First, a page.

(c) it was not a production aid but a measure which aimed, in the common interest, at restoring more suitable market conditions;

(d) it did not affect intra-Community trade, since Italy's self-sufficiency in beef/veal is barely 60 % and the surpluses of the other Member States are marketed in Italy;

(e) it was adopted in the light of a particularly dramatic situation, in which prices expressed in Ecus had suffered sharp falls, of more than 15 %, compared with the same period a year earlier.


1. The Italian authorities have failed to fulfil their obligations pursuant to Article 93 (3) of the Treaty, firstly by not notifying the Commission of the proposed measure and secondly by implementing it with effect from 1 February 1988 without a decision being taken by the Commission in that respect.

The resulting situation is particularly serious since, in substance, the scheme constitutes an infringement of the beef/veal market organization and is incompatible with the common market under Article 92 of the EEC Treaty.

2. Regarding the points put forward by the Italian authorities it should be emphasized that:

(a) the Commission did not claim that the measure consisted of buying in by the intervention agency, but that it was a national scheme which in effect encouraged private storage.

Since payment of the aid was conditional on the goods being placed on consignment, the Commission felt that the aid was designed to encourage operators to store the said goods by withdrawing them from the market and freezing them. The scheme is of major importance in economic terms, since the aid totals ECU 1 350 per tonne of hindquarters, whereas the corresponding Community scheme for 1987 provided for the granting of about ECU 500 per tonne for the private storage, for four months, of beef hindquarters;

(b) on the other hand the Commission took account of the fact that the measure designed to cover both the losses resulting from the freezing of the meat and the cost of taking the latter to market would result in the withdrawal from the market of a certain quantity of meat and would enable operators to store hindquarters. It is for that reason that the Commission regarded the scheme as an incentive to store beef hindquarters. Moreover, the Commission noted that, instead of reducing the number of forequarters sent into intervention, the measure - as stated in the AIMA decision of 22 January 1988 - concerned hindquarters and that, in order to qualify under the national aid scheme, those hindquarters had to be presented when the forequarters were sent into intervention. The scheme could not, therefore, reduce the quantities sent into intervention; in fact, the opposite may well have been true, with operators being encouraged by the aid for hindquarters to send forequarters into intervention;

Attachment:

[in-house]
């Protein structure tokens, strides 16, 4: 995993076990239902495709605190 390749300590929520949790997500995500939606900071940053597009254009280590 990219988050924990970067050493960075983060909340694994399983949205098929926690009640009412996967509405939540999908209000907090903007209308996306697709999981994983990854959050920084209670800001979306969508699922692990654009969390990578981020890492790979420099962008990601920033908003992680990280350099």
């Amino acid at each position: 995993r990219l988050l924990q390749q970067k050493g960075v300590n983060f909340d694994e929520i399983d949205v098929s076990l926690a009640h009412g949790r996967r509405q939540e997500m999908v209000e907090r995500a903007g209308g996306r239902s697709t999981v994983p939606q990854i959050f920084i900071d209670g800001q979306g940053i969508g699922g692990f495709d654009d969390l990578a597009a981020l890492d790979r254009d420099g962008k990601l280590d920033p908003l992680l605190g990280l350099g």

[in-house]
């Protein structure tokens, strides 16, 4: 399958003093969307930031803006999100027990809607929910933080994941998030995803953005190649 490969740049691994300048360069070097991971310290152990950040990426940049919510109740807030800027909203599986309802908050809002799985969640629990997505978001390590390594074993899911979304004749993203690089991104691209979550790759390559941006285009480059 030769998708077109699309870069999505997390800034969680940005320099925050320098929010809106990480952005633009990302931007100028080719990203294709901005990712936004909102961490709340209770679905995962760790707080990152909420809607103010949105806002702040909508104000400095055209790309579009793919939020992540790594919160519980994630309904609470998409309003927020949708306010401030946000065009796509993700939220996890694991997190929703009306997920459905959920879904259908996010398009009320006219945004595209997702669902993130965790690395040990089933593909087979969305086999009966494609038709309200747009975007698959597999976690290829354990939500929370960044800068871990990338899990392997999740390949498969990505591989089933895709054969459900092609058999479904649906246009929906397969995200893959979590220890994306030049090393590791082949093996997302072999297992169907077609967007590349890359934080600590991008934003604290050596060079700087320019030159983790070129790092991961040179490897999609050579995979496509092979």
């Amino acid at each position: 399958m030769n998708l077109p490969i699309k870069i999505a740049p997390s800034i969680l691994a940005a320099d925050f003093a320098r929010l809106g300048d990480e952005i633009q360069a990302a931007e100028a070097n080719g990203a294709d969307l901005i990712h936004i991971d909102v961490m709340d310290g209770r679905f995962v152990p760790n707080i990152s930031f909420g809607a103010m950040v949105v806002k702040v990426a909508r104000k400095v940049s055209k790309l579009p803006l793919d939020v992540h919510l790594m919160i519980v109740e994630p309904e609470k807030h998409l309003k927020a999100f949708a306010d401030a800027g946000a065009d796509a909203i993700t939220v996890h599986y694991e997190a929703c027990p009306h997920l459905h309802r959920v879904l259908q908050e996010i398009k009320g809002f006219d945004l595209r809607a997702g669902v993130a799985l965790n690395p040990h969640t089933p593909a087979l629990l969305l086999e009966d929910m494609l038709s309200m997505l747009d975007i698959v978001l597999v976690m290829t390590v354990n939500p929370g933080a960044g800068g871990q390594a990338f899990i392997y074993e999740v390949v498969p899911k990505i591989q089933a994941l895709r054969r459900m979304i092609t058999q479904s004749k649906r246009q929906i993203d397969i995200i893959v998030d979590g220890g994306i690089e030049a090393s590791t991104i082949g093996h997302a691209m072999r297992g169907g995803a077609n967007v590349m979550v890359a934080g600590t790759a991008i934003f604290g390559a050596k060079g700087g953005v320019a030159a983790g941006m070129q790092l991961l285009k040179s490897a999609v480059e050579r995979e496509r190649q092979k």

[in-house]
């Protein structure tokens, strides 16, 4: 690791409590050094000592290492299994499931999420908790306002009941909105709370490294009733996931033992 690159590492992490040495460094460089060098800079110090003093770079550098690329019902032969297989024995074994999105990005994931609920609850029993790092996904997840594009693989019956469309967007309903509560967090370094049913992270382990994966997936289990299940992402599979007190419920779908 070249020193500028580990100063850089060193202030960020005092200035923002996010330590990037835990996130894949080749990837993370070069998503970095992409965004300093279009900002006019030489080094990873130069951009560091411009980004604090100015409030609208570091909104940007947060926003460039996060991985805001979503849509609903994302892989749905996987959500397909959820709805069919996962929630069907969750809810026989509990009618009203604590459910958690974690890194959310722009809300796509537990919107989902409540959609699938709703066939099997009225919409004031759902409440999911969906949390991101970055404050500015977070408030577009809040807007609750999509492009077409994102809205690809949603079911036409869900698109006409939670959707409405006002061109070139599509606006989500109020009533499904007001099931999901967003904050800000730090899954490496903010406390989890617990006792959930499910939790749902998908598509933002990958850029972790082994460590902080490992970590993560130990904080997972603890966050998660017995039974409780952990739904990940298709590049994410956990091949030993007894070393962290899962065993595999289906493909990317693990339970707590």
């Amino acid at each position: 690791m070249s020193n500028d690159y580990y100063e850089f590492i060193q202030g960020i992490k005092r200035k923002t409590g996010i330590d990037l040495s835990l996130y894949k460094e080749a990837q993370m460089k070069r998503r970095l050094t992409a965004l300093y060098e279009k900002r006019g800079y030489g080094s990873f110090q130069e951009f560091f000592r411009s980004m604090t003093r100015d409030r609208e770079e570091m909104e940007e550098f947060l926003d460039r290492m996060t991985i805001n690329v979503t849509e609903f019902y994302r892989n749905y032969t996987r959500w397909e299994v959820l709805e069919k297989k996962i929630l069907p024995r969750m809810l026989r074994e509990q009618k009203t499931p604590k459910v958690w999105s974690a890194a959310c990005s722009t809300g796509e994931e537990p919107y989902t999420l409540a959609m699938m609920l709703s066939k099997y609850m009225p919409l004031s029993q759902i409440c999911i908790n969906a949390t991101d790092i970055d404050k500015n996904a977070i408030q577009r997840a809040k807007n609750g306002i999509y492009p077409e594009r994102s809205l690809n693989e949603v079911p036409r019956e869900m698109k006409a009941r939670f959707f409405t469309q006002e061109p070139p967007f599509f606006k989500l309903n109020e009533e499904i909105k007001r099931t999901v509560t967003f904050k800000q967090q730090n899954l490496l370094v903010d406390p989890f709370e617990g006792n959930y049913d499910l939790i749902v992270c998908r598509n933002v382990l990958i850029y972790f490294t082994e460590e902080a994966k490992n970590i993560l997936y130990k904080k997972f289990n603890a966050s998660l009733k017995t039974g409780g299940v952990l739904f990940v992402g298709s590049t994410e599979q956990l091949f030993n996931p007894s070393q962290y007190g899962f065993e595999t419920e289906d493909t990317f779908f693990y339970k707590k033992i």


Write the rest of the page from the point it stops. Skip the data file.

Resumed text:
(c) the Commission feels, moreover, that contrary to the claims made by the Italian authorities, the aid could well have encouraged production, since it enabled producers to supply the products concerned and begin a new cycle of beef/veal production more rapidly. The measure would thus have had the effect of increasing production during the year in question;

(d) the scheme may have affected trade, since a unilateral change in a given component of the costs normally horne by the operators in question can disrupt the equilibrium on the market concerned. In this respect the measure may have enabled Italian operators to offer their meat at more favourable prices than operators in the other Member States who also supply beef to the Italian market but who do not receive aid under the Italian scheme in question; the effect of the aid may therefore be to reduce the quantities imported from the other Member States, thus affecting intra-Community trade;

(e) the Commission feels that measures designed to resolve difficulties on the beef/veal market should be taken at Community level, in particular in order to forestall even greater difficulties resulting from the introduction of unilateral national schemes which may adversely affect the situation in other Member States;

(f) accordingly, the grounds put forward by the Italian authorities cannot be regarded as valid.


1. Articles 92 to 94 to the Treaty apply, by virtue of Article 24 of Regulation (EEC) No 805/68, to the production of and the trade in the products covered by the aid.

The scheme gives an advantage to the operators concerned in that they can sell their products on better terms than operators who do not receive the aid. Operators who send beef into intervention may also, thanks to the aid, be in a position to pay a higher price to beef/veal producers than would otherwise be the case, given the conditions normally obtaining on the market in beef and veal.

The scheme therefore distorts competition between those receiving the aid and those - both in Italy and the other Member States - who do not.

2. Italy has to import beef/veal. According to the statistics for 1986, its gross domestic production was 919 000 tonnes and slaughterings totalled 1 179 000 head. Community consumption is 1 587 000 tonnes (the figure for human consumption is 27,7 kilograms per person per year).

Self-sufficiency is accordingly fairly low (58 %). The difference between total slaughterings and domestic consumption is covered by imports from the other Member States and from third countries (570 920 tonnes and 144 448 tonnes respectively). Exports to the other Member States and to third countries total 52 443 tonnes and 88 669 respectively (1).

Imports during the five-week period in which the scheme was applicable in Italy are put at about 55 000 tonnes.

The quantity of beef covered by the aid therefore corresponds to more than 10 % of those imports.

3. Although in Italy demand tends to exceed production, frequent use is made of public intervention. A total of 47 000 tonnes of beef was bought in in 1986.

During the period in question and contrary to the Italian authorities' claims, there was a net increase in the buying in of meat (forequarters) in the Community. This is clearly shown by a comparison of the quantities bought in from 1 February to 6 March 1988, when the scheme in question was in operation, i.e. a weekly average of about 1 100 tonnes, with the figure before and after that period: about 402 tonnes per week.